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ash wednesday 2020

"ash wednesday 2020: where is God?"
mixed media collage (acryclic paint, found papers, masking tape, glue on hardcover bookboard)
gregory a. milinovich
february 2020


where is God in all of this?  it's a question we've been asking for millenia.  just as we may look at intense beauty and see God as clear as the light of day, we may also look at tragedy and despair and see the absence of God like a dark fog.  in fact, it is this darkness like a fog that the prophet Joel writes about in Joel 2.  he writes of a darkness during the day.  like a blanket covering the land.  like an approaching army of death. 

it's a stark image, but don't act like you can't relate.  from the atrocities of our human history to the sense of impending doom in our world today (mass shootings, natural disasters, violence, racial hatred, pandemic virus worries, and more), we have all felt like the darkness is an approaching army, a falling fog of hazy hopelessness. 

and yet.  "yet, even now," says the voice of God in Joel 2.  "yet even now, return to me."  Joel seems to hold this incredible tension between the darkness of the day, and the mercy of God.  it's a tension we all walk and live in.  a tension between the hope we have, and the despair that haunts us.  a tension between the faith we cling to and the doubt that fills our anxious minds.  a tension between the unthinkable beauty of this world, and the terrible ugliness that can flow from it.  a tension between the incredible good of which humans are capable, and the heinous atrocities of which they are also capable, and not just them, but also us.  these are the tensions in which we live.  God is good, we would dare to believe at our best moments, and yet, in our dark nights (or days) of the soul we wonder, "where is God in all of this?"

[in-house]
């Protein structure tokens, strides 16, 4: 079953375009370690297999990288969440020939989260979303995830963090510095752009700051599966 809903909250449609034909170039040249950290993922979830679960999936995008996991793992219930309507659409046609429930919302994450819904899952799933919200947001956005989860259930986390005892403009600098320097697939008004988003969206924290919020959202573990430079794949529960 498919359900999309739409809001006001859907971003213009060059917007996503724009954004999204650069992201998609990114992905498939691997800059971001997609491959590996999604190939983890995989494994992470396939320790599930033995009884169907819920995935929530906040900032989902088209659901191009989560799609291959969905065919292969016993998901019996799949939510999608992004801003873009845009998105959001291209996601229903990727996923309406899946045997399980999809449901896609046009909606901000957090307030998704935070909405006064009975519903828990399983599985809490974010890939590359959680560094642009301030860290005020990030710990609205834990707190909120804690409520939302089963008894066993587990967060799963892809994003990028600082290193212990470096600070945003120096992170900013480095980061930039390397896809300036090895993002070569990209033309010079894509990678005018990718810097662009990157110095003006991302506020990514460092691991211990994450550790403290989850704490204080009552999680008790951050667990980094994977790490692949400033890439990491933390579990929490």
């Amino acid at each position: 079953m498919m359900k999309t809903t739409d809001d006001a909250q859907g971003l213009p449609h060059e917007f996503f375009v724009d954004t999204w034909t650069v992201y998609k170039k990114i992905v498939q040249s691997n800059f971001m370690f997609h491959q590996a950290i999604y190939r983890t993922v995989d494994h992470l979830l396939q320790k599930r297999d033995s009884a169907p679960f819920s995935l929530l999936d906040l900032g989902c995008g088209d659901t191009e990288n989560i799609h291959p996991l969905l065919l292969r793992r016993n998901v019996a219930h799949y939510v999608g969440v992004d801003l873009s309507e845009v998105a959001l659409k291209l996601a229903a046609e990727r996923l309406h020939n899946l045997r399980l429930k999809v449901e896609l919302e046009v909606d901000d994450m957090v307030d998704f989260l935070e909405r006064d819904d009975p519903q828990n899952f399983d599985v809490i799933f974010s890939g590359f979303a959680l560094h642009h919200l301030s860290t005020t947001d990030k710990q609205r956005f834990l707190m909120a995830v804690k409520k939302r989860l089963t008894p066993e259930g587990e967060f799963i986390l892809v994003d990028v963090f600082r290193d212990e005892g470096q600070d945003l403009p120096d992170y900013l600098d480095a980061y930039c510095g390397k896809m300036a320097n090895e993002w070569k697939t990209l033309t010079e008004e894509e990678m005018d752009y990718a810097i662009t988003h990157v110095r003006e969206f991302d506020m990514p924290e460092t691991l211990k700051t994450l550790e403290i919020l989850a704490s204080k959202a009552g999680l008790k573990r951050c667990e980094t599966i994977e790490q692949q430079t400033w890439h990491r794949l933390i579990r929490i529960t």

i don't know the answer to that question, in the end.  like martha in john 11, when Jesus shows up 4 days after her brother Lazarus has died, i want to join with her in grabbing ahold of Jesus' collar and say, "where were you?  if only you had been here!  why didn't you stop this?!?"  i suspect that you are not unlike me in that you, also, have these kinds of questions. maybe they stay under the surface in the day-to-day of your normal life, but they often arise from the depths in our darkest moments, when the bad news has descended like a fog, and despair approaches like an army of ash.  it is then, when we dare to ask our questions, with clenched fists, perhaps, or tear-streaked cheeks; it is then that we begin to find the answer to the questions, i think.  for it is in the asking that we find the answer.  it is in the humility of admitting that we don't know everything about God that we discover a bit of Truth.  "seek, and you will find," is the way Jesus put it.  that's not a promise about math-book-style easy answers, or encyclopedic knowledge or information.  it's a promise, as far as i can tell, about the fact that when we start asking the real questions, we discover that our questions are, after all, addressed to someone.  and that involves some kind of relationship, outside of our own knowledge, ideas, and presuppositions.  and is suspect that it's there, in relationship, where God's truth is revealed to us.  that even when we thought we were seeking clear answers, we discover that we were really longing for was a relationship (i-thou) that meets us in the valleys and the fogs and the dark nights of the soul with an unmistakable voice that says that says "you are my beloved...all will be well."  it may not be the answer we thought we wanted, but it it just may turn out to be the answer we so desperately need.  we may just discover that the darkness isn't in our unanswered questions, but in the questions we never dare to ask. 

so where is God in all of this?  maybe God is right there in your questions, waiting for you to ask them, longing to walk with you into the unknown places, where the power of love can (and will) lift the fog.  peace to you on your lenten journey this year.  may you ask big questions without easy answers.  and may you find life emerging from the brokenness. 


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